Unintended negative UX
Every design decision has tradeoffs. Sometimes we don't know what those tradeoffs are until we face the unintended consequences of those decisions.
I was reminded of this fact when I came across this post on Reddit shared in the MildlyInfuriating subreddit...
For those who don’t know, Starbucks has a feature in their mobile app where you can place an order from the app and have your drink waiting for you when you walk in. It's a wonderful feature for those who want to pick up their morning coffee quickly.
As we can see from the photo, it’s a popular feature. But an unintended consequence is its negative impact for those who don’t use it.
When you get in line at a coffee shop, you’re assessing how long it will take to get your drink. You’re looking at clues like the line in front of you, the number of people already waiting for their drinks, and cars in the drive through to roughly estimate how long it's going to take to get your drink.
We take these things into account because we set expectations on how long we’re prepared to wait for our order. Things get frustrating when reality doesn’t match our expectation.
What the Starbucks product team created was a third, invisible queue: the mobile orders queue.
If you were to get to a coffee shop and see a line out the door, you’d probably reconsider wait in that line. Yet that could be the case when you place an order at the counter. You just don’t know it yet.
Some people on that Reddit post shared experiences of waiting 45 minutes or more for their drink. I had a brief stint as a barista in high school and I would not want to deal with customers waiting that long for their caffeine fix.
It’s a good reminder that every design decision we make can have consequences.
I’m curious to see what the UX team at Starbucks does to solve this issue. Left unchecked, customers will start associating a visit to Starbucks with long, frustrating waiting time.
If you want a deep dive into the psychology of waiting, I recommend grabbing a copy of Delayed Response by Jason Farman. There’s a lot of great information about the waiting, our sense of time, and how progress is relative. Lots of great information you can apply to your apps. Here’s a quote I’ve referenced a lot:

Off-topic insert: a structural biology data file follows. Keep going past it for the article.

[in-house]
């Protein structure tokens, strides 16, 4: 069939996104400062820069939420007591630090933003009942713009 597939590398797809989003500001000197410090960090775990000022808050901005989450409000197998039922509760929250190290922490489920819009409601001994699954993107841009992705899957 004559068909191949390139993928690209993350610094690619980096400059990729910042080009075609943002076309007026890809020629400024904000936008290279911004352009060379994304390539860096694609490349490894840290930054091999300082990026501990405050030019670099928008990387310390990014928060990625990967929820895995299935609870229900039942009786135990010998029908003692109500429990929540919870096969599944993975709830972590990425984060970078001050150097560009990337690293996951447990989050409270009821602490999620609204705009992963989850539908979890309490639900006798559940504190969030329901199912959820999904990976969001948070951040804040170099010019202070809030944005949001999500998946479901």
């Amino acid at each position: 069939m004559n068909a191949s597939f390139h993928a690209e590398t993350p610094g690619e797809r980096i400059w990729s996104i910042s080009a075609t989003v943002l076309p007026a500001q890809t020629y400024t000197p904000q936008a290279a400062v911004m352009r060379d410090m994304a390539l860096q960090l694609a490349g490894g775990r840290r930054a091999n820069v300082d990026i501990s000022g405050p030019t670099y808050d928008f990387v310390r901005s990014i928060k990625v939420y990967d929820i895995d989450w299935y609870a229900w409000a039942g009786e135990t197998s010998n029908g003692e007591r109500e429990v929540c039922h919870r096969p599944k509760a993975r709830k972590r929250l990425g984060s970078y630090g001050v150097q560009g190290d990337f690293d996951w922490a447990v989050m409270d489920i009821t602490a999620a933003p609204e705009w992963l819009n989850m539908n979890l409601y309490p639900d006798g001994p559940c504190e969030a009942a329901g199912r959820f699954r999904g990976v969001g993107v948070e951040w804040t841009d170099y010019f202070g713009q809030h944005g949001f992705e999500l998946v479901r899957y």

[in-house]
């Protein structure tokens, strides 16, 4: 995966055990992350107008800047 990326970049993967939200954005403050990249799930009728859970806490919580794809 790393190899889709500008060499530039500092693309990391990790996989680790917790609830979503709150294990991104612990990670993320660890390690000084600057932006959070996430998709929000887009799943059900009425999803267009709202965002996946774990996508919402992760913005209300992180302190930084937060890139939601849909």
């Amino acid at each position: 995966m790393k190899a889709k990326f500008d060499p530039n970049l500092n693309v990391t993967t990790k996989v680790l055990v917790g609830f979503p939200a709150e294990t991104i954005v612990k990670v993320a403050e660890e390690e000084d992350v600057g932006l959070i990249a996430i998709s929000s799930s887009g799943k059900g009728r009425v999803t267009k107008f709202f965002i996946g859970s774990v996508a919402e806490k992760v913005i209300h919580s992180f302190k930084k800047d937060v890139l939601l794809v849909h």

Waiting icons make us willing to wait longer—three times as long as designs with no visualization to indicate something is happening behind the scenes. But we tend to respond even better when we receive some direct feedback about the progress being made behind the scenes.
What do you think about Starbucks’ waiting problem? How would you solve it?
🧠 Psychology Patterns
A concept from psychology to improve your product.
Perception of Time
Perception of time is subjective.
We crave progress. How can we positively influence the perception of time in our designs?
Waiting while looking at a loading animation is perceived to be faster than waiting without one
Even better, waiting with a progress bar is perceived as faster than a loading animation
For longer wait times, is it possible to allow users do something productive while they wait?
🖤 Cool Things
📚 Book — Delayed Response
A solid book on the psychology of waiting. Lots of lessons that can be applied to design. Also just a fascinating look into what happens when people are made to wait (and why it might not be bad).
🛠️ Tool — TextSniper
Super handy Mac utility that allows you to take a screenshot of text from an image and it will copy the text to your clipboard. I have a global keyboard shortcut (⌘ ⇧ 5) for this because I use it constantly. Someone on Zoom is sharing a browser tab? No more asking them to send you the URL. Just snap the URL and paste it into your browser.
📝 Article — Re-approaching Color by Kevyn Arnott
Great deep dive by Kevyn Arnott at Lyft into creating color systems for accessible UIs that scale. This is a fascinating read for anyone who's working with color for their design system.
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